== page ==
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Nigeria, with a population of over 140 million people, is the largest oil producer in
Africa and the sixth largest producer in OPEC with an average of 2.6 million barrels
per day (bpd) (2006E). Nigeria's economy is heavily dependent on the oil sector,
which account for nearly 80% of government revenues and over 90% of total
foreign exchange earnings. Estimates of the total crude oil reserves vary, but are
generally accepted to be about 36 billion barrels, although new offshore discoveries
are likely to push this figure to about 40 billion barrels.

Most of Nigeria’s crude oil production, comprising 10 major crude streams (including
condensate), is light sweet crude, API grades 21-45, with a low sulphur content.
Nigeria's marker crudes on the International oil market are Bonny Light and
Forcados. All of the crude oil in Nigeria comes from numerous, small, producing
fields, located in the swamps of the Niger Delta, and product is exported through 7
terminals, and a number of floating production vessels. There are about 606 fields,
most with less than 100 million bpd of extractable reserves. Numerous other fields
are known throughout the Niger Delta, and some of the marginal fields have
become the focus of a longstanding debate over their possible reallocation to small
private local companies. The Oil Industry remains the backbone and driver of
development across other sectors of the economy, especially infrastructure in other
regions of the country apart from the Niger Delta. In realizing the increasing
capacity of the sector, the sector has witnessed a number of government initiated
reforms including the privatization and unbundling of the Nigeria National Petroleum
Corporation into several companies.
Recent key points on the Nigeria Oil and Gas Industry include the following:


Proven Oil reserves of 35.2 billion barrels and plans to expand to 40 billion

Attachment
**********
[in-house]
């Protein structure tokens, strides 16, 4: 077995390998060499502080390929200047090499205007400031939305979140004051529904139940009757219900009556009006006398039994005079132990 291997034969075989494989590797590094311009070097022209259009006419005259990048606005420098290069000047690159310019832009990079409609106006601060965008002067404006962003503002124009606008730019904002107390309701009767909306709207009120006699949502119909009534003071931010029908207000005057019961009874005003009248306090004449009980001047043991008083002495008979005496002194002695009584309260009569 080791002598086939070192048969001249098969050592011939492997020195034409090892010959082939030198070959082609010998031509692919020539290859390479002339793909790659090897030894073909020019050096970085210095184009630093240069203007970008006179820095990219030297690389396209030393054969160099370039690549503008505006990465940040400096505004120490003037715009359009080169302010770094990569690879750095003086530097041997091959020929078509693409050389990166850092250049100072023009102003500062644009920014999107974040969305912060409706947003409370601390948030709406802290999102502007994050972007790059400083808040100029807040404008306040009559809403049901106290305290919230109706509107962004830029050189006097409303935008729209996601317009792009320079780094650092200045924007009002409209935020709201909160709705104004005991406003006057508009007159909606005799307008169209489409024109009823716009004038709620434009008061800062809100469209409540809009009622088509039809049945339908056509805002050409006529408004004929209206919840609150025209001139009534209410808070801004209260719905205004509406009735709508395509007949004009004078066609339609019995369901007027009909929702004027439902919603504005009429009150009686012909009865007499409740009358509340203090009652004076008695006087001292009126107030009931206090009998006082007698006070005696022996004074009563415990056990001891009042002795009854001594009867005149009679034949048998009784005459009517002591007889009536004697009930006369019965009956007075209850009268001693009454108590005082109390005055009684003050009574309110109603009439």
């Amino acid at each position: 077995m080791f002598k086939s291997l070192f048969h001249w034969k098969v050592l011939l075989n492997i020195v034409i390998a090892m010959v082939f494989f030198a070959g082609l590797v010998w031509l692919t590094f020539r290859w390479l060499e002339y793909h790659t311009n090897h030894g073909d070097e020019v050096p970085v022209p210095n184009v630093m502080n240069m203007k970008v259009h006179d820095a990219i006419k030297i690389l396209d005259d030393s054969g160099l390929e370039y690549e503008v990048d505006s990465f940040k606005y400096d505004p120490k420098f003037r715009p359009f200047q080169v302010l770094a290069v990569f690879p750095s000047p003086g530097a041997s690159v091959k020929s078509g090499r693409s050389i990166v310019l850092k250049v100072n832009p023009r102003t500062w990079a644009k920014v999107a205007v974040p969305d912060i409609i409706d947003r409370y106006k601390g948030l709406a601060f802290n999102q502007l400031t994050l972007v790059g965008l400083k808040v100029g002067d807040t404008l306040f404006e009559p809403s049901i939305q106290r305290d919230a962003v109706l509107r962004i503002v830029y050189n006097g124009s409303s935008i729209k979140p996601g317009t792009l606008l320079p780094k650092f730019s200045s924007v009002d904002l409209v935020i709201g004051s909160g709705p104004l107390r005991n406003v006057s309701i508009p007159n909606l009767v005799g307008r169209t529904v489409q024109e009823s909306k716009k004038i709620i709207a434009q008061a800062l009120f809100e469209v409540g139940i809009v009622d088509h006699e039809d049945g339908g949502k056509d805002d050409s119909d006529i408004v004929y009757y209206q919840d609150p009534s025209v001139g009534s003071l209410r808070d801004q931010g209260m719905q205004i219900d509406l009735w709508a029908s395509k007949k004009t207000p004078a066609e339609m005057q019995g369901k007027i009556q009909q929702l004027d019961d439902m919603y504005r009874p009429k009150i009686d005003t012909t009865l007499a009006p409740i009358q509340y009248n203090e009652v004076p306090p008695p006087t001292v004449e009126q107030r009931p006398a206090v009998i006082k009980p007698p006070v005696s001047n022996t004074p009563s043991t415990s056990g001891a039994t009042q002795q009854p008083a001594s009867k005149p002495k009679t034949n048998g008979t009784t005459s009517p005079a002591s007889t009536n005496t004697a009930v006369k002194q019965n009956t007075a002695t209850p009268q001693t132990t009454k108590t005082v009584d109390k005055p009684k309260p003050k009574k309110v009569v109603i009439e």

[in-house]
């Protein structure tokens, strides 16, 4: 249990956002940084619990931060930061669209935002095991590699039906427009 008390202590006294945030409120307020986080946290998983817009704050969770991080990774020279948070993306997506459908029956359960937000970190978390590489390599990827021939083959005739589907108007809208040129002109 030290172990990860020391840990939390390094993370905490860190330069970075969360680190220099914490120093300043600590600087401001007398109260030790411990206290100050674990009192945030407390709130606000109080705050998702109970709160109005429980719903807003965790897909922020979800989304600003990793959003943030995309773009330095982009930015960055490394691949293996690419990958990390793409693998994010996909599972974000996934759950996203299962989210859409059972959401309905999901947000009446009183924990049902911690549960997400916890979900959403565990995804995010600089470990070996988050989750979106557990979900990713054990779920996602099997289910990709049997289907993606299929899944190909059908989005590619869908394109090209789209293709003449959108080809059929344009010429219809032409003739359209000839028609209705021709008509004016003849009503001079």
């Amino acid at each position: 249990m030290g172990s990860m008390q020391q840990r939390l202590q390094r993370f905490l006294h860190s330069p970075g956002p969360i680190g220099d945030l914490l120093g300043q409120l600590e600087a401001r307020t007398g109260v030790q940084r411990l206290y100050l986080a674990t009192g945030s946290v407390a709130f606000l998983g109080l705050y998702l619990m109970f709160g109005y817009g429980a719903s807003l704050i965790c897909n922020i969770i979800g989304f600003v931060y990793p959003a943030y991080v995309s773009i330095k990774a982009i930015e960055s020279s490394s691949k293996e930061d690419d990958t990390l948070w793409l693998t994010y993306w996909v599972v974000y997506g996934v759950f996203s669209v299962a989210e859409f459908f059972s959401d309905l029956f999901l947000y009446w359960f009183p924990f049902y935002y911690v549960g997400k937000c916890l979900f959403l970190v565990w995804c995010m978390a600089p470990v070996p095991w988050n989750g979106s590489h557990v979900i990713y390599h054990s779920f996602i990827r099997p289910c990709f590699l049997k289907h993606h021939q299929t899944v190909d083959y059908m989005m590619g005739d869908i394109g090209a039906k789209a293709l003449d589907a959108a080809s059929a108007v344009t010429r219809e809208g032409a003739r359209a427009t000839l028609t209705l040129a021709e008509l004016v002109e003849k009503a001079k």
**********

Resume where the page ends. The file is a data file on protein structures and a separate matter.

barrels by 2010

�Joint ventures account for 95% of Nigeria's crude oil production

�NNPC estimates that $7 billion per year will be necessary to fund exploration
and development in hopes of reaching its production targets.

�Crude oil producers will be required to refine at least 50 percent of their

production in the country

�Issuance of 13 licences for the construction of additional private refineries.

�Increasing commitment to the Nigerian Content program with the plan to

achieve 70% local content by 2010.


�Natural gas reserves of 185 trillion cubic feet (01/06)

�Plans to raise earnings from natural gas exports to 50 percent of oil revenues
by 2010

�Nigerian gas flaring accounts for 20% of the world total which could be ended
by 2008 by collecting associated natural gas and processing it into Liquefied
Natural Gas (LNG).

�NNPC estimates that $15 billion in private sector investments is necessary to

meet its natural gas development goals by 2010

�The $7 billion Nigeria-Algeria (NIGAL) project is planned to be finished by

2009. 4,000 km pipeline from Nigeria to Algeria's export terminals on the


The industry is dominated by 6 major joint venture operations managed by a

number of well known multinationals, Shell, Mobil, Chevron, Agip, Elf, and Texaco.
The production concessions are managed through joint venture companies, in which
the Nigerian Government, through the Nigerian National Petroleum Company
(NNPC), holds about 60% shareholding. The foreign joint venture partners manage
the operations, under a joint equity financing structure regulated by a Joint
Operating Agreement. All operating costs are financed jointly, by a system of
monthly cash-calls. A Memorandum of Understanding (M.O.U.) defines the
commercial agreement between the partners and the government.

A small production sharing operation, previously managed by Ashland, has now

been taken over by Total. Apart from the major joint venture operations, a number
of private Nigerian firms have been awarded concessions, and most have been
involved in the exploration of their blocks over the past 2-3 years. Three of the firms
have commenced production-Amni International, Dubri Oil Limited, and
Consolidated Oil. The government plans to press ahead with more local investment
in the oil sector, and have issued directives guiding the development of ‘marginal
fields’ comprising small, abandoned fields, which have remained undeveloped by
their joint venture partners. Offshore companies have been invited to participate in
the development of these fields.

The last few years have been a difficult period for Nigerian Upstream oil sector-
community restiveness throughout the Niger Delta, increasing violent kidnap of oil
workers, massive squalor and environmental degradation with monumental impact